precipitation of 55.1 mm, Dodoma an average temperature is 29C and an average precipitation of 39.1 mm,
Kagera average temperature is 26.3C and an average precipitation of 175.1 mm [10]. The seeds collected were
of different sizes, colour and shapes ranging from 11 mm to 18 mm. All chemicals were analytical grade from
Sigma Aldrich and Merck and were used without any further purification.

2.2. Determination of Moisture Content of the Seeds


About 20 g of a clean sample was weighed and then dried in the oven at 80C for 7 hrs and the weight was rec-
orded after every 2 hrs. The same procedure was repeated until a constant weight was obtained. After 2 hours,
the sample was removed from the oven and placed in the dessicator for 30 minutes to cool then removed and
re-weighed. The percentage moisture content in the seeds was calculated from the expression:
W1 W 2
=
% moisture 100
W1
where W1 = original weight of the sample before drying; W2 = weight of the sample after drying.

2.3. Extraction of Castor Oil


In a typical extraction experiment, about 200 mL n-hexane was measured and then poured into a round bottom
flask. A sample weighing 10 g was placed in the thimble and then inserted in the centre of the extractor. The
solvent was heated to 70C and when the solvent boiled, the vapour rose through the vertical tube into the con-
denser at the top. The liquid condensate dripped into the filter paper thimble in the centre which contained the
solid sample to be extracted. The extract seeped through the pores of the thimble and filled the siphon tube,
where it flowed back down into the round bottom flask. This was allowed to continue for 3 h so as to maximize
the oil yield. The experiment was repeated by placing 10 g of the sample into the thimble again [11].

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2.4. Determination of the Percentage of Castor Oil Extracted


The sample to be extracted, 10 g was placed in the thimble and 200 mL of n-hexane poured into the empty
round bottom flask. The solvent was heated to 70C and allowed to heat for 3 h continuously while extracting
the oil by using Soxhlet apparatus. Different weight of the sample, 10 g, 15 g and 20 g were added in the appa-
ratus at 3 h intervals, solvent was evaporated using rotary evaporator and the percentage of oil determined using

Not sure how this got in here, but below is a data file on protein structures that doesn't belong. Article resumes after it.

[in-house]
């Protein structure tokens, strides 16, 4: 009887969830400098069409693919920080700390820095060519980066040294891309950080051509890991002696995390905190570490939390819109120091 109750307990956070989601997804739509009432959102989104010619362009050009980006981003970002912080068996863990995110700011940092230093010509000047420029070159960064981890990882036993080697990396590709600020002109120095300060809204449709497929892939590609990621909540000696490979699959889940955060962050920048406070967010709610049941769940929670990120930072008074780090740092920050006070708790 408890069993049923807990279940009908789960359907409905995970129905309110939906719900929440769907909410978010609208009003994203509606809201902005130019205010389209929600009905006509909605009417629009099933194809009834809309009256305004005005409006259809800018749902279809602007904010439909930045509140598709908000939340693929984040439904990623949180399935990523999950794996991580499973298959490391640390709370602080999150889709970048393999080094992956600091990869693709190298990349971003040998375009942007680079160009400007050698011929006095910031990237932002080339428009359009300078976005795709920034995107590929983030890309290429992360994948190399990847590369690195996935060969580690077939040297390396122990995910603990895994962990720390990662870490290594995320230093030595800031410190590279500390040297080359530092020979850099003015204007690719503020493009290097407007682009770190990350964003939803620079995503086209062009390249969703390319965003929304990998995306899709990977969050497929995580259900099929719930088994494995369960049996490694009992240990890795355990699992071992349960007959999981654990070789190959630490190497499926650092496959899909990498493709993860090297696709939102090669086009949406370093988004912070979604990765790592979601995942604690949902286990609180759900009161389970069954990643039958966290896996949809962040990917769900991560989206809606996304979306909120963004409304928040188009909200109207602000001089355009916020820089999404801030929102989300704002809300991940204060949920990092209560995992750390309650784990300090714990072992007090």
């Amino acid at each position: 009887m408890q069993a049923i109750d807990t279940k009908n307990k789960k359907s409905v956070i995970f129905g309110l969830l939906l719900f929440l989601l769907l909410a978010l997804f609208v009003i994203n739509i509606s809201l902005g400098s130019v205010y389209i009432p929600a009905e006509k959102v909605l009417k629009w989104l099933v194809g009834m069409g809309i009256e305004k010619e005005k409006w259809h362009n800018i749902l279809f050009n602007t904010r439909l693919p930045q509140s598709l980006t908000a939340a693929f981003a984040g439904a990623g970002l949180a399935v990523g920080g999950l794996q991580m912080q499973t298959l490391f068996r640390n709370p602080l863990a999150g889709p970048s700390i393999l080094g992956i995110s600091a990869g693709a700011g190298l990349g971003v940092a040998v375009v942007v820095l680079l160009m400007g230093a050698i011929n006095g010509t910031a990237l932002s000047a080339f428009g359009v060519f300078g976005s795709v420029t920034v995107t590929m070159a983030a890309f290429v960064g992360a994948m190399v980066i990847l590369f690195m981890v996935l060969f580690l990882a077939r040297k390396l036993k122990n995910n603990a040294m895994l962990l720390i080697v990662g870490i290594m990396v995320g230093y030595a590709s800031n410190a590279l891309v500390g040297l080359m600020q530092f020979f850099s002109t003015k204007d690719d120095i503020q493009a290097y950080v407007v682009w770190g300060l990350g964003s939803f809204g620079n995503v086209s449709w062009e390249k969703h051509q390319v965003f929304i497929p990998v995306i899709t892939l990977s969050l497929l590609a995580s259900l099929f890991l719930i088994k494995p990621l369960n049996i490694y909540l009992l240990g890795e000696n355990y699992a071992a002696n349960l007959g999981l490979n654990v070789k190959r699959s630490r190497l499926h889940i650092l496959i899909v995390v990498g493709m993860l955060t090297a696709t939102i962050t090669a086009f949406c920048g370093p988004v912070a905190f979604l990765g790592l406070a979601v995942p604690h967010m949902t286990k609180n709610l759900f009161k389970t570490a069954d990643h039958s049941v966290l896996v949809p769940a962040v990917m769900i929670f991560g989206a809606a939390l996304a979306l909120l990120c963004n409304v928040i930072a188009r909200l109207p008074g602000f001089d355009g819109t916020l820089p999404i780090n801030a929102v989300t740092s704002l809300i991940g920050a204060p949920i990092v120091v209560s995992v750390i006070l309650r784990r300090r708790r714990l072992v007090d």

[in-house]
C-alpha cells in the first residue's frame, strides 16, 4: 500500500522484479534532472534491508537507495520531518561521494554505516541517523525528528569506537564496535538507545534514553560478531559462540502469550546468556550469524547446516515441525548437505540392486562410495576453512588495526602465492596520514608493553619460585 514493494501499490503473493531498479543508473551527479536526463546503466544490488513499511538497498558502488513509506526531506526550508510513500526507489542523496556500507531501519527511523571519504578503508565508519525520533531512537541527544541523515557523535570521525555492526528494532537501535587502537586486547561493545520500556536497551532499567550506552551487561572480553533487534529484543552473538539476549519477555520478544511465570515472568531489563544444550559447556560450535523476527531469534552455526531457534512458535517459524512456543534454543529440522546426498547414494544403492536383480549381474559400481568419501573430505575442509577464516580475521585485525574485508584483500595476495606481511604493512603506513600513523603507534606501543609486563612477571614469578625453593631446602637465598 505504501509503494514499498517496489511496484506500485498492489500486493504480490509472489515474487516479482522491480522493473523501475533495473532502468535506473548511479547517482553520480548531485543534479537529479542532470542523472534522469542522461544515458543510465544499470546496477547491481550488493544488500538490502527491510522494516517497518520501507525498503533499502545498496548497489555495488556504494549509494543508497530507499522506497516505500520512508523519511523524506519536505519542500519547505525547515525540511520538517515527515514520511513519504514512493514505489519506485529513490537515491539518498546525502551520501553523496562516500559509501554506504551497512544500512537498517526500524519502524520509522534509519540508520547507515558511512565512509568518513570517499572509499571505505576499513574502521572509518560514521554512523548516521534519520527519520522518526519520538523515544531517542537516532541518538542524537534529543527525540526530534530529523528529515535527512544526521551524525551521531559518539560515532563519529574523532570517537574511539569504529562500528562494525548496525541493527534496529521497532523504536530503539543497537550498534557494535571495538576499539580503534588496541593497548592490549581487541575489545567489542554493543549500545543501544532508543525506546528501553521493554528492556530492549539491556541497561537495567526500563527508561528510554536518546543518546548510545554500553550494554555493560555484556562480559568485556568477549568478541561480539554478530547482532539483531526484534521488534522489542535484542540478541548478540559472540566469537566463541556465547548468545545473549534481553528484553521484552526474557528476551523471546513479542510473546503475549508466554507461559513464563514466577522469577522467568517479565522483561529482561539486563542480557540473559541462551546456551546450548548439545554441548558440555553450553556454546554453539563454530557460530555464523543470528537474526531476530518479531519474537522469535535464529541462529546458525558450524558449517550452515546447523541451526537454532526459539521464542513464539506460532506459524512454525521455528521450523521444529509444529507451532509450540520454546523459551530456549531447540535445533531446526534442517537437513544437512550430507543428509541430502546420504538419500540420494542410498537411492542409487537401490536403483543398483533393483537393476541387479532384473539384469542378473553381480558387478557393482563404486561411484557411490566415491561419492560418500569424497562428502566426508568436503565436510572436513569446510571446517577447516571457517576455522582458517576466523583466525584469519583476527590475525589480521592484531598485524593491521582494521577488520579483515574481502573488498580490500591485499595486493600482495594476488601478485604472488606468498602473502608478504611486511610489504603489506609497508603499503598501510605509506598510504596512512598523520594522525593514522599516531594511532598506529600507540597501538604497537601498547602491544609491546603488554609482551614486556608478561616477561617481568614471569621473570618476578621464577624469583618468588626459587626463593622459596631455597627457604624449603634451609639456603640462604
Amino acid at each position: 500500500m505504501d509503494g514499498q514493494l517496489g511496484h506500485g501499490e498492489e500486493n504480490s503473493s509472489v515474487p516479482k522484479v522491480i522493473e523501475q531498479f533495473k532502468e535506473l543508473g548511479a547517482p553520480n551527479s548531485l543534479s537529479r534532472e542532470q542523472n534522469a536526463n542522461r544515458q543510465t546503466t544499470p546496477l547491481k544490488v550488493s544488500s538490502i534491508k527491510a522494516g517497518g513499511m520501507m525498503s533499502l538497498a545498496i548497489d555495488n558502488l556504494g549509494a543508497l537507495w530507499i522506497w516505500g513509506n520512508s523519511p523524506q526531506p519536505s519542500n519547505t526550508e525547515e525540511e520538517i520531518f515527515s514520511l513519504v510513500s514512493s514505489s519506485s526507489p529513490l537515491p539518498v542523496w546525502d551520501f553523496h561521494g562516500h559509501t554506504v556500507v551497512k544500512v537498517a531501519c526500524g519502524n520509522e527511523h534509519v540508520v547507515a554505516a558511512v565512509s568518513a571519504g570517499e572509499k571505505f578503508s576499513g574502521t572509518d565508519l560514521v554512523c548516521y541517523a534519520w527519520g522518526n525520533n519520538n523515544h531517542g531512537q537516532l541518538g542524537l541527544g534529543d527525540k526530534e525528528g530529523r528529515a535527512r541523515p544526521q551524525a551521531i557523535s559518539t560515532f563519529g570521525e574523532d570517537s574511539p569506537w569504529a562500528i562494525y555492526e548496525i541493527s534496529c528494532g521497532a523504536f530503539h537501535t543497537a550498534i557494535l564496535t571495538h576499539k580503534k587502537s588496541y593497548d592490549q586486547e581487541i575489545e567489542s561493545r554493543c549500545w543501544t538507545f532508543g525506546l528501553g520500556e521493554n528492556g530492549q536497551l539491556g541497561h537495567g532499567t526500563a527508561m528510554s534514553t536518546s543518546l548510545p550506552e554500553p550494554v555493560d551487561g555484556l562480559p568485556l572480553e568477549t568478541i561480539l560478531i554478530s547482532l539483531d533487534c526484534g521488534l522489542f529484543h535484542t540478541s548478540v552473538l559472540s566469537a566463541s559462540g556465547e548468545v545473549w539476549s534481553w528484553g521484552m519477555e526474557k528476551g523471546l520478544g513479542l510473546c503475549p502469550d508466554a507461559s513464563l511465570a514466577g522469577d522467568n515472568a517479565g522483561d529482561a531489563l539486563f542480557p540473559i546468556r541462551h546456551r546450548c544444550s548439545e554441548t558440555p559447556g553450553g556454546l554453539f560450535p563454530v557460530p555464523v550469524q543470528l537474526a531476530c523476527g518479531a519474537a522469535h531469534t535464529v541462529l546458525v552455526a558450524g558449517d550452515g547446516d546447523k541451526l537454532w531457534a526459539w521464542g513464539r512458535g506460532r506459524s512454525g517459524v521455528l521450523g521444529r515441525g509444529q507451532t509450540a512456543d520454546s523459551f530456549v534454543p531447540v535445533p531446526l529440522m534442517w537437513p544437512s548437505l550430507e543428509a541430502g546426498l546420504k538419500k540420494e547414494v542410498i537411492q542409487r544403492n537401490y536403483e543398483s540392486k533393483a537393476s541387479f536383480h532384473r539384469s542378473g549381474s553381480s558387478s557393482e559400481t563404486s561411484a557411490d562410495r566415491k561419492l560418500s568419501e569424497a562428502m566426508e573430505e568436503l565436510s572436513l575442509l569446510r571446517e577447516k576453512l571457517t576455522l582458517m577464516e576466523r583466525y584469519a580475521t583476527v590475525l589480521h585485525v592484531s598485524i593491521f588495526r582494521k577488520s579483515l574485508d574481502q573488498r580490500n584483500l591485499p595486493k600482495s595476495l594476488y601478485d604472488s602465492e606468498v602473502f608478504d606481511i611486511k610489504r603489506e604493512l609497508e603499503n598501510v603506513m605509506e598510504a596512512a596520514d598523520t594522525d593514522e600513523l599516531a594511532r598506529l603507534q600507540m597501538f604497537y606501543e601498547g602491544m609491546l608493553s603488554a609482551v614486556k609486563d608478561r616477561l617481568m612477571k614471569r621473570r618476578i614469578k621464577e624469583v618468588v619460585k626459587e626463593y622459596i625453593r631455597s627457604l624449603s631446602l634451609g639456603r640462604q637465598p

known procedures [12].

2.5. Determination of Percentage Composition of Fatty Acid in Castor Oil


The percentage composition of fatty acids in the castor oil was determined by the Shimadzu Gas Chromato-
graph-Mass Spectrometer (GCMS-QP 2010 Plus) at the chemistry department using standard Fatty Acid Methyl
Esters (FAMEs) [11]. The retention time and peak height/area were used in qualitative and quantitative deter-
mination of the castor oil components.
Fatty acid methyl esters (FAMEs) for GC-MS analysis were prepared and the fatty acid composition of cas-
tor oil was determined by GCMS-QP 2010 plus, Shimadzu Japan equipped with HP capillary column and he-
lium carrier gas. The column temperature was programmed at 120C with an increment of 3C per minute for 57
minutes whereas the injector and detector temperatures were set at 260C and 280C, respectively as reported
elsewhere [8].

2.6. Determination of Physical Parameters


The physical properties of the liquids depend on their chemical composition, pressure and temperature. An un-
known oil physical parameter can be measured and compared with the literature and standard values, the oil can
then be identified.

2.6.1. Specific Gravity


Density bottle was used in determining the specific gravity of the oil. A clean and dry stoppered bottle of 25 mL
capacity was weighed (W0) and then filled with the oil stoppered and reweighed to give (W1). The oil was subs-
tituted with distilled water after washing and drying the bottle and weighed to give (W2). The expression for
specific gravity (Sp.gr) is:
W1 W 2
Sp.gr =
W 2 W 0
where W0 = weight of dry empty density bottle; W1 = weight of density bottle + oil; W2 = weight of density
bottle + distilled water [9] [13].

2.6.2. Viscosity
A clean, dried Ostwald viscometer with a flow time above 200 seconds for the fluid to be tested was elected.
The sample was filtered through a sintered glass (fine mesh screen) to eliminate dust and other solid materials in
the liquid sample. The viscosity meter was charged with the sample by inverting the tubes thinner arm into the
liquid sample and suction force drawn up to the upper timing mark of the viscometer, after which the instrument
was turned to its normal vertical position. The viscometer was placed into a holder and inserted to a constant
temperature bath set at 29C. The oil was kept for approximately 10 minutes for it to come to the bath tempera-
ture of 29C. The suction force was then applied to the thinner arm to draw the sample slightly above the upper
timing mark. The afflux time was recorded by timing the flow of the sample as it flowed freely from the upper
timing mark to the lower timing mark [14]. Three recordings were taken and using water as a standard, a viscos-
ity for each sample was recorded.

2.6.3. Refractive Index


Abbes refractometer was used in the determination of refractive index. This instrument measures the index of
refraction by measuring the critical angle of total reflection. In this case, a few drops of the sample were trans-